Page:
(Photo: Matt Freed, Post-Gazette)
When you cover a team and are around it on a frequent basis throughout the season, you're often consumed by it, from every small stat to the tiniest bit of minutiae. That's the case for most any writer covering most any team, but when you deal with mid-major basketball at a smaller school, it's even greater.
For me, one gauge of a topic's importance is how often you're asked by an outsider about a certain thing pertaining to that beat. In my 15-or-so months covering Robert Morris, the two things I've been asked about the most have overwhelmingly been 1) the Kentucky game and 2) the Mike Rice saga. In recent weeks, a third one has popped up -- the Colonials playing with eight guys.
It's a topic that's been talked about a lot (so much so that I've been told to curb the the number of references to it in my articles), but with Robert Morris 10 games into this forced experiment, I figured it would be worth revisiting it, especially since the team is 9-1 in that span.
When it comes to such an undermanned team, the main area of concentration has to be game time. After all, fewer bodies equal more playing time which equals tired legs and possible struggles. Here are the minutes-per-game numbers for the team's eight players in that 10-game period:
|Player||Minutes per game|
In all, that's a pretty solid chunk of game time for each player, an obvious burden that comes with the team's current situation. When I first calculated these, the thing that immediately stood out to me was that seven players were playing more than 20 minutes per game, which on its own seems pretty absurd. Surely, I thought, only a handful of other NCAA teams could have distinction.
But I was wrong. In a big way. There are 53 teams in Division I that have at least seven players averaging at least 20 minutes per game for the season, and not just a 10-game span. Here's that list:
|Central Connecticut State||9-18|
|Florida Gulf Coast||19-10|
|North Carolina State||17-10|
|St. Francis (Pa.)||9-18|
|William & Mary||17-10|
* Team has eight players who play 20 minutes or more per game.
A quick note on this: it's obviously not an apples-to-apples comparison since I'm judging a whole season for these teams based on 10 games for RMU, but to figure out the minutes splits in 10 games for all 351 DI teams would have taken just a little too long for my liking. I'd also probably argue that doing this for an entire season is a little more impressive.
So what immediately stands out about this group? The first is the variety, which should probably be expected. You have traditional powers like UCLA, you have the nation's top-ranked team in Florida, a slew of smaller-conference schools and even a for-profit university in Grand Canyon. Three of the schools -- St. Francis (Pa.), Wagner and CCSU -- are fellow NEC schools, meaning damn-near half the conference is part of this trend.
It also shows that teams rely heavily on eight players for different reasons. For teams like Florida, it's something of a luxury -- they have so much depth and so many talented players that it simply doesn't make sense to not spread the minutes around like that. For others, it's done either out of necessity (like at RMU) or because there simply aren't that many great players beyond those first seven and the coach prefers to keep the rotation tight.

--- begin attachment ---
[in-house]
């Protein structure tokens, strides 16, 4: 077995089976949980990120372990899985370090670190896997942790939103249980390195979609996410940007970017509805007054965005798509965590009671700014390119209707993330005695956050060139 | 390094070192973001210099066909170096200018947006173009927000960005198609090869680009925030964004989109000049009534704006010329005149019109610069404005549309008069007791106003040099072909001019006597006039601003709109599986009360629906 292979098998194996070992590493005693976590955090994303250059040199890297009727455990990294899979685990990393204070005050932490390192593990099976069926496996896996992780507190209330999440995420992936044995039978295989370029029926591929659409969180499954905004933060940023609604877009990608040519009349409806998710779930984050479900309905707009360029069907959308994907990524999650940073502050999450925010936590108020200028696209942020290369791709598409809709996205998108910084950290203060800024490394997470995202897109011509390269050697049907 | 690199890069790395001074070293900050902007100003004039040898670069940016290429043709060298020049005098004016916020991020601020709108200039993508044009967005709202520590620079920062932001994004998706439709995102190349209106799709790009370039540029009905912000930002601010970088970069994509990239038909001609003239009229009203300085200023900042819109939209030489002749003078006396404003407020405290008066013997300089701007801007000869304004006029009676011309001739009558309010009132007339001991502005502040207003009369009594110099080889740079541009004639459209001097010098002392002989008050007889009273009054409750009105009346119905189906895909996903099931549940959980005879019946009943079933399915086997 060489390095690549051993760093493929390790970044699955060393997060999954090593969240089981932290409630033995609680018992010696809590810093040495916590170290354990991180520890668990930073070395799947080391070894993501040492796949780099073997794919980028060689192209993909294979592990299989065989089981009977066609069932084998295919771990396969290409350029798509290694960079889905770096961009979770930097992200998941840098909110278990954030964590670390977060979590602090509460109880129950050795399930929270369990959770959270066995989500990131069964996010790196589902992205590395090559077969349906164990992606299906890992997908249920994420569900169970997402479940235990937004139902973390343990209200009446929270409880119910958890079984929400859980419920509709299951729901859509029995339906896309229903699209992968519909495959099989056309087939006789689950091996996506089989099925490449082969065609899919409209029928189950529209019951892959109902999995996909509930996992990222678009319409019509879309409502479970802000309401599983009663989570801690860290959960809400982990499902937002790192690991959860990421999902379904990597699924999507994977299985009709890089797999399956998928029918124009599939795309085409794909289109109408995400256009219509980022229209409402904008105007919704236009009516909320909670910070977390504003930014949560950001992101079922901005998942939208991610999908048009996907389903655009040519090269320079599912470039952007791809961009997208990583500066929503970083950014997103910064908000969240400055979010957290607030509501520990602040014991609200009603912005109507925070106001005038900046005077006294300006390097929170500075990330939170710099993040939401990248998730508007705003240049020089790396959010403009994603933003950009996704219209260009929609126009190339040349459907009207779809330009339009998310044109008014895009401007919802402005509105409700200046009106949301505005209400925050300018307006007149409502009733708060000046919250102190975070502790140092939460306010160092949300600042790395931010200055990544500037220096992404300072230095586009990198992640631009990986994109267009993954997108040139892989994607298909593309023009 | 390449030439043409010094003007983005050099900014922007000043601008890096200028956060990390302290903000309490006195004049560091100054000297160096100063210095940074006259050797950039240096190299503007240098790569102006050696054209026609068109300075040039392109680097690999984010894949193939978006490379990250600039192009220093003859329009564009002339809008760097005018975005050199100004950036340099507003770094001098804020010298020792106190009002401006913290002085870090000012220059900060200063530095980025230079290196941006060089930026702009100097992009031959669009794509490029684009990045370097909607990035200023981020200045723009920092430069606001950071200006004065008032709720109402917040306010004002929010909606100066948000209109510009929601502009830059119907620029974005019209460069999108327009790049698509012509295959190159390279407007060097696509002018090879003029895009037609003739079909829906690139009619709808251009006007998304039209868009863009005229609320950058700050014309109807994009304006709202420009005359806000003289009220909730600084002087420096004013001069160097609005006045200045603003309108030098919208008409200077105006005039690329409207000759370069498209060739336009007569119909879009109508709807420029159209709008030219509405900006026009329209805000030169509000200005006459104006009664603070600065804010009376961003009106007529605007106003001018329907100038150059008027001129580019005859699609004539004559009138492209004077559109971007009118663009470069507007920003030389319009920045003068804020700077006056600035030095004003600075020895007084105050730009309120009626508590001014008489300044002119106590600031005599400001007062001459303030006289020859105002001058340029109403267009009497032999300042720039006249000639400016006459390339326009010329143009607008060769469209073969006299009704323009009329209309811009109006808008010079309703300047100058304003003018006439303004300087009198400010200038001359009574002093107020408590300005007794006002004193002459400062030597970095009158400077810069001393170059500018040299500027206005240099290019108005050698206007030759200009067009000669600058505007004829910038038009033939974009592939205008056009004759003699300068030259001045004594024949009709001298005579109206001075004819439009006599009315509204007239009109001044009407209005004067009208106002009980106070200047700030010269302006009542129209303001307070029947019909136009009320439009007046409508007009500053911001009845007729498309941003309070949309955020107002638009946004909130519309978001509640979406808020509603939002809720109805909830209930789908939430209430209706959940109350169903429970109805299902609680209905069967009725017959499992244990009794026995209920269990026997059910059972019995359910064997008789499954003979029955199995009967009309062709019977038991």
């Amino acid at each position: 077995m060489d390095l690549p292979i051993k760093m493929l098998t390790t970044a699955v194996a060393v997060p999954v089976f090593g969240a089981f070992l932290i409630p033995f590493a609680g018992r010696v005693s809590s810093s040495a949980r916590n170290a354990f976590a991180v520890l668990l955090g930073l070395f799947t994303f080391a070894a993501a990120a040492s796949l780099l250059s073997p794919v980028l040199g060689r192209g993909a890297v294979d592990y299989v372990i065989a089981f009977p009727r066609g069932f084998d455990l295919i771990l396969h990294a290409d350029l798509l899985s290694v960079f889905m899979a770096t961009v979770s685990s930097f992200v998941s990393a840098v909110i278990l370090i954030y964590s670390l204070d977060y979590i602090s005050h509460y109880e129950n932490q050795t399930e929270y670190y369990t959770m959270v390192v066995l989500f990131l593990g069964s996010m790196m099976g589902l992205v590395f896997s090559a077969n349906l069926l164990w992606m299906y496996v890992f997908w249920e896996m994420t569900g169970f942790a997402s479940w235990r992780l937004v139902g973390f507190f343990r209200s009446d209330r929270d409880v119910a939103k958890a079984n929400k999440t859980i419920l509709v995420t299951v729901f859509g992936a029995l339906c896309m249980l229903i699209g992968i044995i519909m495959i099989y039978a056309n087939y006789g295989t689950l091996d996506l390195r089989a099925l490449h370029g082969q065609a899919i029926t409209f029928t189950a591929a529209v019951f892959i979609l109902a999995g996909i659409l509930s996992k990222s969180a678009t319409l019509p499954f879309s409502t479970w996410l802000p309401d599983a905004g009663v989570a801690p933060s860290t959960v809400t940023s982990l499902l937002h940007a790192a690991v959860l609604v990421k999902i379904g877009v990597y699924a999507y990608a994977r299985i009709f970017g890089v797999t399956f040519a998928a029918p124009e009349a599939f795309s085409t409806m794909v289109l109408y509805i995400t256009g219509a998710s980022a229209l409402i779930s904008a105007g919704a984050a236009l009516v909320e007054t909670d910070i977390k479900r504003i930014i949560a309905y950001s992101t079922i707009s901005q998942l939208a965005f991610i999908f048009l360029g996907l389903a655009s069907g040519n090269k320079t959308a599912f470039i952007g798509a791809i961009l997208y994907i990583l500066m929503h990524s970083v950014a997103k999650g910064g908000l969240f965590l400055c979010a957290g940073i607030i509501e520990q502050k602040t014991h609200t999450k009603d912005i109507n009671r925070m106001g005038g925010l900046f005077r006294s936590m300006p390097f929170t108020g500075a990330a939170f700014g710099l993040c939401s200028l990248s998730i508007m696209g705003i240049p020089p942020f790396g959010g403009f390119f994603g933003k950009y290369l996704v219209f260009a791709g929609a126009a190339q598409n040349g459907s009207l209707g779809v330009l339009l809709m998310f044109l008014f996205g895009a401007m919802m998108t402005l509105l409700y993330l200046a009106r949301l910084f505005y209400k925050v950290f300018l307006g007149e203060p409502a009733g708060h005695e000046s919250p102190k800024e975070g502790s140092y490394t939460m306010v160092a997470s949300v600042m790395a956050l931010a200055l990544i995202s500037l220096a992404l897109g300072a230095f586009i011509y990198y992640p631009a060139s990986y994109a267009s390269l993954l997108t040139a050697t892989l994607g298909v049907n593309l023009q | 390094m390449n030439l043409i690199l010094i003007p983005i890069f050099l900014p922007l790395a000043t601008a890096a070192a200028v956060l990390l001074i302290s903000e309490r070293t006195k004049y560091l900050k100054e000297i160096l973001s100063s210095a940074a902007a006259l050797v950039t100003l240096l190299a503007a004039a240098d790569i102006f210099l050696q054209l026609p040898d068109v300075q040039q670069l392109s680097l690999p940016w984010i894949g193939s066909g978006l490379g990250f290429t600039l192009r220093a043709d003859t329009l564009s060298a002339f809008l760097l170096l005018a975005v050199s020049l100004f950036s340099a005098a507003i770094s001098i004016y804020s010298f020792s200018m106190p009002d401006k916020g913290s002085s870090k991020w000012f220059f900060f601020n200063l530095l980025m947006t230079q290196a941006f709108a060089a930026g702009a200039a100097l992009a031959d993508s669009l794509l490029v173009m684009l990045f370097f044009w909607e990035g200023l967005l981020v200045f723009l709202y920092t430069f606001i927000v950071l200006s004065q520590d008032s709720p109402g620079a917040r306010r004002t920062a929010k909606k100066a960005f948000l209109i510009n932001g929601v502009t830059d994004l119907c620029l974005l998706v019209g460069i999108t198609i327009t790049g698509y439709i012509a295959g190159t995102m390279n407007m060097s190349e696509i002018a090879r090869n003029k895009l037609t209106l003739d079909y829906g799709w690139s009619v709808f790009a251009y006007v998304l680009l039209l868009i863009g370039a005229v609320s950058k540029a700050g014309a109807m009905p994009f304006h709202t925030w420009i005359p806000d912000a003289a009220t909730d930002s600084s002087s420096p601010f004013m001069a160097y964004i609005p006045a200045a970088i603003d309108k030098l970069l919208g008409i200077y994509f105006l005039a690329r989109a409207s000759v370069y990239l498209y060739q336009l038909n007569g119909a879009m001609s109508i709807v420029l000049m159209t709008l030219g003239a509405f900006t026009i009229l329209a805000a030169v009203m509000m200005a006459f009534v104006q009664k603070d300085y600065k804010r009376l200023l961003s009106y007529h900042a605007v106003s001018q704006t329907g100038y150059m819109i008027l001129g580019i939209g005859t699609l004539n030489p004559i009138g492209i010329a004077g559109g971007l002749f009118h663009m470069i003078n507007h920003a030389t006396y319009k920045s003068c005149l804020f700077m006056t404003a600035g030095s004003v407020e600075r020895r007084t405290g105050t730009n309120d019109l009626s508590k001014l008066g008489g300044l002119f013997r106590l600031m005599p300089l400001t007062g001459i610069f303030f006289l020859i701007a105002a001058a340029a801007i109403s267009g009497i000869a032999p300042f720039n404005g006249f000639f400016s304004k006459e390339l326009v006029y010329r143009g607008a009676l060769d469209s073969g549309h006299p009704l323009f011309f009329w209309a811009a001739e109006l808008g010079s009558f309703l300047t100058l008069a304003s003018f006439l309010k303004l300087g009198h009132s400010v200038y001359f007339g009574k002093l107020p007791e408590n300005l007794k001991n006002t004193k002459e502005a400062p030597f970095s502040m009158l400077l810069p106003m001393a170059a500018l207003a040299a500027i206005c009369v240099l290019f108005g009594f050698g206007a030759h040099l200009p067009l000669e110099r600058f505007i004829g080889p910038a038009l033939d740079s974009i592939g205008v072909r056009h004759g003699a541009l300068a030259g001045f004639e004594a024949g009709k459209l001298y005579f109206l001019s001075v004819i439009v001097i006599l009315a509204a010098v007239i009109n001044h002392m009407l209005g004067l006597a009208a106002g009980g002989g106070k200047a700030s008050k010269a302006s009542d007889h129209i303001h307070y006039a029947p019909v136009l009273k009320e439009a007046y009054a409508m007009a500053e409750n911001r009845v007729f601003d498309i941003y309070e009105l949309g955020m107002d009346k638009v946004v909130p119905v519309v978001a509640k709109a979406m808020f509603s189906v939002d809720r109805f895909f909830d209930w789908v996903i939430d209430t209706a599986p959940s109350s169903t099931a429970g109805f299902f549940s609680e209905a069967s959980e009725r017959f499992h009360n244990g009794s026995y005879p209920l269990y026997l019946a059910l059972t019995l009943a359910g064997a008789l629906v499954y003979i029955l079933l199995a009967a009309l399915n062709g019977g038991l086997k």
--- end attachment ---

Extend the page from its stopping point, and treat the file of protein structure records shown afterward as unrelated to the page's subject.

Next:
The other thing that caught my eye was how successful some of these teams are, as 28 of the 53 teams have at least a .500 record. And this leads me to believe that in some respects, the Colonials' recent run isn't all that unique.
A big reason why this is becoming such a large story is that the team, through it all, is thriving and bucking conventional wisdom. If Robert Morris weren't experiencing the success that it has been, it would be in a similar spot as Hofstra. Amid defections, arrests and a number of other things, the Pride have only nine athletes who have played in 2013-14, something that's been done over the course of an entire season and not 10 games. But there's an easy-to-guess caveat -- at 8-21 Hofstra isn't very good. They're what many would expect a nine-player team to be. Robert Morris, on the other hand, is an exception to that rule and is therefore good fodder for an interesting story.
But the fascinating part of this run isn't entirely based around statistics. Do 15 percent of Division I teams do something similar to what the Colonials are now? Yes. Are half of those teams just as, if not more, successful? Sure. But what makes Robert Morris' story more gripping is that it has to do this. Many of these other programs give big minutes to a handful of guys, but if something were to go wrong, they would have options to turn to, undesirable as they may be. The Colonials don't have that and the image of three guys on a bench, outnumbered by student managers, assistant coaches and Gatorade tubs is simply too powerful of one to ignore.
Are they the best story in college basketball? Perhaps, but that can be a road littered with a number of weird variables and #hotsportstakes, so I try to avoid it. After all, there are so many great stories in the game right now, that it's almost impossible to prioritize one over the other. Wichita State is a win away from completing an undefeated regular season. Kansas, led by duo of freshman phenoms, just won the Big 12 for a 10th-consecutive season. Doug McDermott is putting together one of the best offensive seasons in college basketball history.
What I do know is that, for now, what Robert Morris is doing is not totally unique and the numbers prove as much. But given some proper context and considering all that has gone on, it is a compelling story that will only get that much more interesting the further the Colonials go.